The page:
I grew up with vocal bluegrass. My father had a small collection of 78s and 45s he treasured by the likes of the Blue Sky Boys and Jimmy Martin slotted among such diverse artists such as Mario Lanza and the Six Fat Dutchmen and, of course, Hank Williams and Lefty Frizzell. He loved the hymns and always said that if they sang more in church, he would go, but they never did and neither did he. In my early years, we had no TV and the evenings would be taken up with radio (but only selected favorites) and reading and music. Some of my earliest memories are of sitting on the floor in front of the console listening the the Blue Sky Boys singing "Tears On Her Bridal Bouquet" and wishing I could play it over and over again because there was something in it that struck deep—as deep as it could for a young child.
Of course, I turned rocker when rock and roll took over radio and turned my back on country and bluegrass in favor of electric anything and everything. It took a move to San Diego in the mid-seventies and a chance acquaintance with a member of the Folk Life Society to return me to the fold. Tony Trischka was coming into his own then and the Dry Branch Fire Squad was just around the corner and Seldom Scene was just starting to gain traction and before I knew it, I was back. And I reached back—to the Blue Sky Boys, whose music had been reissued by Rounder and County, and to Jimmy Martin, whose albums slowly replaced the Jimmy Martin 45s I had saved from childhood.
Which is my way of saying that while I am no expert on bluegrass, I know what plucks my strings and few pluck them as well as Donna Hughes on her new album, *Hellos Goodbyes & Butterflies*. Hughes brings something more to the music than a solid bluegrass voice and an ability to phrase. She brings a feeling for the music—a real feeling—and boy, do I hear it. She had me from "When will you ever learn," the first line of the outstanding lead-off track, Cut Your Losses. When I heard that one line, I somehow knew this album was special. The song sounds like it could have come off of the first or second Bluegrass Album Band project, substituting Hughes' superb voice for lead, and if you haven't heard either of those albums and you love vocal bluegrass and topnotch picking, you haven't lived.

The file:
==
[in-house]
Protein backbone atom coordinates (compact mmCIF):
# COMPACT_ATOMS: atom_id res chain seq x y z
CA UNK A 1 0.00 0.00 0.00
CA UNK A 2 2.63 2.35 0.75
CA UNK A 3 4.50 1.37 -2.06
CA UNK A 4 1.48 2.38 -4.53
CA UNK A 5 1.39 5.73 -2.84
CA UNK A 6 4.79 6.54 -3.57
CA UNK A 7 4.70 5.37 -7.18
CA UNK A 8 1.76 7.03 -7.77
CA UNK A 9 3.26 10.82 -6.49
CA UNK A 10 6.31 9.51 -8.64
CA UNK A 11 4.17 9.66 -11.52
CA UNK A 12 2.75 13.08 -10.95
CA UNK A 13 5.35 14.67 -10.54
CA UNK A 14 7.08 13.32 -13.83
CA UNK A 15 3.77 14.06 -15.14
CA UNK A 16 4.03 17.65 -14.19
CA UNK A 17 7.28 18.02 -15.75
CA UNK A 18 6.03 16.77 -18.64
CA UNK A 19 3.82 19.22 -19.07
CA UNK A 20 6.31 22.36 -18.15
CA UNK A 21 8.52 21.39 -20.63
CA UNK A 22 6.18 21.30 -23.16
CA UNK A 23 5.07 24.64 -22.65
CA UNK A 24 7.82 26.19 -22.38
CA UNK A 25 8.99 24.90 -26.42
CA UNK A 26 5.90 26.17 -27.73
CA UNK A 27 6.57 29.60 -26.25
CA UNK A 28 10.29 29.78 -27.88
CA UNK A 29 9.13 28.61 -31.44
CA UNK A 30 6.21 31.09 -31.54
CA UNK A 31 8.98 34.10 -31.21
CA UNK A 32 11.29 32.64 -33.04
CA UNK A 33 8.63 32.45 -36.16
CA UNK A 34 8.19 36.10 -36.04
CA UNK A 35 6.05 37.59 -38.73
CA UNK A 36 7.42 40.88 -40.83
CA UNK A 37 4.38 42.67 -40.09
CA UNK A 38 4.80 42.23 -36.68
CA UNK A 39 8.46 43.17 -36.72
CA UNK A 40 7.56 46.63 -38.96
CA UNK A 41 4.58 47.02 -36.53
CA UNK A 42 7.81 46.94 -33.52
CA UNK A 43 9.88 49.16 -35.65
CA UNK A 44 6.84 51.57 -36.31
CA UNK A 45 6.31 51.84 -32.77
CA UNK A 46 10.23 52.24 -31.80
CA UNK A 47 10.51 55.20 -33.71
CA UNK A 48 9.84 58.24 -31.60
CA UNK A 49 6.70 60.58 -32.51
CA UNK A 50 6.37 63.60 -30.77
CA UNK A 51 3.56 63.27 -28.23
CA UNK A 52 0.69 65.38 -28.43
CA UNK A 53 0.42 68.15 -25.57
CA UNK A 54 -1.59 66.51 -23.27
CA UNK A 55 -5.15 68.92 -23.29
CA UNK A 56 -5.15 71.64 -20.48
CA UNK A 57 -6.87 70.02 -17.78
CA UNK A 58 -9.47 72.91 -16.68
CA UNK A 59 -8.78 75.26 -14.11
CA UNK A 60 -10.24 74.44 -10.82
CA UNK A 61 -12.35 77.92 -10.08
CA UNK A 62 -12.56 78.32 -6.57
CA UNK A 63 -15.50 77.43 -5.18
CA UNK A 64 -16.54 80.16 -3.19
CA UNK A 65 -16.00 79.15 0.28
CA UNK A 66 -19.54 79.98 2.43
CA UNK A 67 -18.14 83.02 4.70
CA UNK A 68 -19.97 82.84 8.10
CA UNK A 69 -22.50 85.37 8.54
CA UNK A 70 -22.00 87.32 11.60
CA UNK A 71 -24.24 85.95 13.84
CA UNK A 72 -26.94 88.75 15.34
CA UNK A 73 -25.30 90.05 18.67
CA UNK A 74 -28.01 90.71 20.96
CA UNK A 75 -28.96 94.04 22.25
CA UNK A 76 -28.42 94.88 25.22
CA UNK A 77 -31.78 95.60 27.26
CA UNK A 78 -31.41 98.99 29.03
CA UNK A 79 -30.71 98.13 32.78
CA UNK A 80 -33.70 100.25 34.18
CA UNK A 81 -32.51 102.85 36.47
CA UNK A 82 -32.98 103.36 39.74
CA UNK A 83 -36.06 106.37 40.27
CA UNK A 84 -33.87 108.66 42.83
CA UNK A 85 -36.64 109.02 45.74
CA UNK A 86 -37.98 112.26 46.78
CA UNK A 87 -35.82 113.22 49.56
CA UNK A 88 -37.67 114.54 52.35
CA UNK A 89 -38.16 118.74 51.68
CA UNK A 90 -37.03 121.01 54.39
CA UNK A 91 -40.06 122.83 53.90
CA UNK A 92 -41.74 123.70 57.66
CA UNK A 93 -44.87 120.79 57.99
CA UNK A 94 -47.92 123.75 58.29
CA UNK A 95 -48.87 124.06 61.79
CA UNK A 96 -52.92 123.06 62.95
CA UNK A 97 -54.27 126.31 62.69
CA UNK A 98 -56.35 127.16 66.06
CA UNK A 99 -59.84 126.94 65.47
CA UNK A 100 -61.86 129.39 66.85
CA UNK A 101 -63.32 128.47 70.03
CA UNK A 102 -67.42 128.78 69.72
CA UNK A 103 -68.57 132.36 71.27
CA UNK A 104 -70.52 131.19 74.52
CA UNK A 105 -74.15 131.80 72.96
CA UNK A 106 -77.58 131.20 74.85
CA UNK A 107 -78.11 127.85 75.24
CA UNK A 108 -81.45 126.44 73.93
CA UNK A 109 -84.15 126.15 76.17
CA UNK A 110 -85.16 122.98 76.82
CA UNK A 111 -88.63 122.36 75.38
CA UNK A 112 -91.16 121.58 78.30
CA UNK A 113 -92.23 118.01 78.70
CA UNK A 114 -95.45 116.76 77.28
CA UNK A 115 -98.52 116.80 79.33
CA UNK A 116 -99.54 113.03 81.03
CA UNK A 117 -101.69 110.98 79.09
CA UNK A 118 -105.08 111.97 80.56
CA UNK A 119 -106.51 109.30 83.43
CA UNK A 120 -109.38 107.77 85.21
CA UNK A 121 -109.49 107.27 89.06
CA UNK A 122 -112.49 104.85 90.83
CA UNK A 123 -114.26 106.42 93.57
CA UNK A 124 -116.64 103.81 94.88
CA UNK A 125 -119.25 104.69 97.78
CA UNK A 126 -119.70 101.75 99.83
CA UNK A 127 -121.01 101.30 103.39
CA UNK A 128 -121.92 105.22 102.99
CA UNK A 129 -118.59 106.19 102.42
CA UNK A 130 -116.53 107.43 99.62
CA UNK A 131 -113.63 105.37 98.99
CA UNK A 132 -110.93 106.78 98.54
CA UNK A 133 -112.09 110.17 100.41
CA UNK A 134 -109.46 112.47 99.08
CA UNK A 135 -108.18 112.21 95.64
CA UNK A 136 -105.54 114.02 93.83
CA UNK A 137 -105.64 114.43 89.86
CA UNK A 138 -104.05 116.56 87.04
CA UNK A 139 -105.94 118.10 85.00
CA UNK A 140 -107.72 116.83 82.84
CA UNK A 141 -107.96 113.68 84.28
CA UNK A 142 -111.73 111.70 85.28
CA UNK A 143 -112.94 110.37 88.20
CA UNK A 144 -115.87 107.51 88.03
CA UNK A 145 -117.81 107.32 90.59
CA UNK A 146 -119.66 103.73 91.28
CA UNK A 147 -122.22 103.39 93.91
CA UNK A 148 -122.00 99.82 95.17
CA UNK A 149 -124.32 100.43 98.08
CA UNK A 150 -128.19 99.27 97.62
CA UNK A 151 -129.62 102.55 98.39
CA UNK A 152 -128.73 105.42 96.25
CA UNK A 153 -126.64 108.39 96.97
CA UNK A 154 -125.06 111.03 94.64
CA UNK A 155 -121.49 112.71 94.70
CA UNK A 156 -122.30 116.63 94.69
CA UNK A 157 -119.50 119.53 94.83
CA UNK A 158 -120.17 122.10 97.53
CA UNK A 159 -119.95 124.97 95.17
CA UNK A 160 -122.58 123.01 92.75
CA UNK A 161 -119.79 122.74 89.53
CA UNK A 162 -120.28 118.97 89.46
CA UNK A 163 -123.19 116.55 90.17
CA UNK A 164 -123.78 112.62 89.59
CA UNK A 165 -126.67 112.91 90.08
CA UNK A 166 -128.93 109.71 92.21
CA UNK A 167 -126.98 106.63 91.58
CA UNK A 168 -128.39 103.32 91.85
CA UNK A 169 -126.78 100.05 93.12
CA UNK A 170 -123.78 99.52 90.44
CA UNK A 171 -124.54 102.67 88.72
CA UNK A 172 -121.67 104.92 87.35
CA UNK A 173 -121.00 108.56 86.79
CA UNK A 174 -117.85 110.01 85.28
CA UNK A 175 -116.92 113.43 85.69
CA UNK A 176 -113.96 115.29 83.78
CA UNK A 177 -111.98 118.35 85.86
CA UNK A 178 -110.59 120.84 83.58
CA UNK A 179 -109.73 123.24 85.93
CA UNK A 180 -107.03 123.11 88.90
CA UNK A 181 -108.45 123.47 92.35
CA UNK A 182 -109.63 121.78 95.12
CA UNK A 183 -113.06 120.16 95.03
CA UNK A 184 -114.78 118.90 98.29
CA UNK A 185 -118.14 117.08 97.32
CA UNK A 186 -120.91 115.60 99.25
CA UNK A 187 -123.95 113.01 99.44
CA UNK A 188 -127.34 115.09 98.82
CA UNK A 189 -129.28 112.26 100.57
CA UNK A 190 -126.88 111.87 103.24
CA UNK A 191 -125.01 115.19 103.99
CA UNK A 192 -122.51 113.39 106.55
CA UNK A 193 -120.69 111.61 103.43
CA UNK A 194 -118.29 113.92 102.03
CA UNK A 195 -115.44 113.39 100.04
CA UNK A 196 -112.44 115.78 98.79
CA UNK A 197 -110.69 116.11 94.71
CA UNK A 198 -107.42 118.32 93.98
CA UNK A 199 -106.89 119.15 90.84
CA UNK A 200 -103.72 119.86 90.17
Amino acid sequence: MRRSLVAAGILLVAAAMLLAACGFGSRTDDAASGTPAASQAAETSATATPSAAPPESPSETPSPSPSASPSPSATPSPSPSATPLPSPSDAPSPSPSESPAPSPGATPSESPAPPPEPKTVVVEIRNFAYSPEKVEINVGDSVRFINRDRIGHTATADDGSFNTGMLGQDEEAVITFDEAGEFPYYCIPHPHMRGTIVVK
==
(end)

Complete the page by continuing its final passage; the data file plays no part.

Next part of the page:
From Cut Your Losses on, Hughes lays out some of the best and most honest music of this type you'll hear these days. The songs' subjects range from the dueling emotions and remembrances of a father who has passed (Saying Hello) to a sad-but-cynical message to "the other woman" who has stolen one's husband ("Mid-Life Crisis") to a realization that sometimes you need more than love to build a life (Better Apart). And lyrics? Donna Hughes is a bluegrass poet of exceptional quality. The songs are solid, through and through, with truths in poetic form—"He'll love you forever until you get wrinkles/It's fun to love him until he starts telling lies/Make sure you lose the weight from those babies/Or he will stop looking into your eyes" (from Mid-Life Crisis) or, as in Last Thing I Need, "Your hands felt good on my shoulder/Your hands felt good on my face/Your car looked good in my driveway/There was nothing like your warm embrace" which on the chorus turns into "I need air to breathe, I need water/And I need a good long night's sleep/I need love and I tried to love you/You gave me heartache/You're the last thing I need." Of the fifteen songs on this album, she nails it lyrically on every one. And I mean nails it.
Music? Again, fifteen solid songs. It doesn't hurt that producer J.D. Crowe (and Associate Producer Steve Chandler) brought in a who's who of the best in the business (I would list them all, but it would take forever, but let me namedrop a couple of favorites—Randy Kohrs, dobro; Rob Ickes, dobro; Scott Vestal, banjo; Adam Steffey, mandolin). After all, most of the time that you have the best, you sound the best. But Crowe and Chandler bring their ears as well, and a sense of what sounds right and in bluegrass, what sounds right is usually right in front of you.
Beginning to end, this is as good a vocal bluegrass album as I've heard in some time—right up there with albums from a group I openly revere: The Dixie Bee-Liners. If you like music from the likes of Jimmy Martin to Seldom Scene to The Dixie Bee-Liners, you'll "get" Donna Hughes. And after you "get" her, it won't be long before you get her. I'm sure of it.
Edited by: David N. Pyles
Copyright 2010, Peterborough Folk Music Society.
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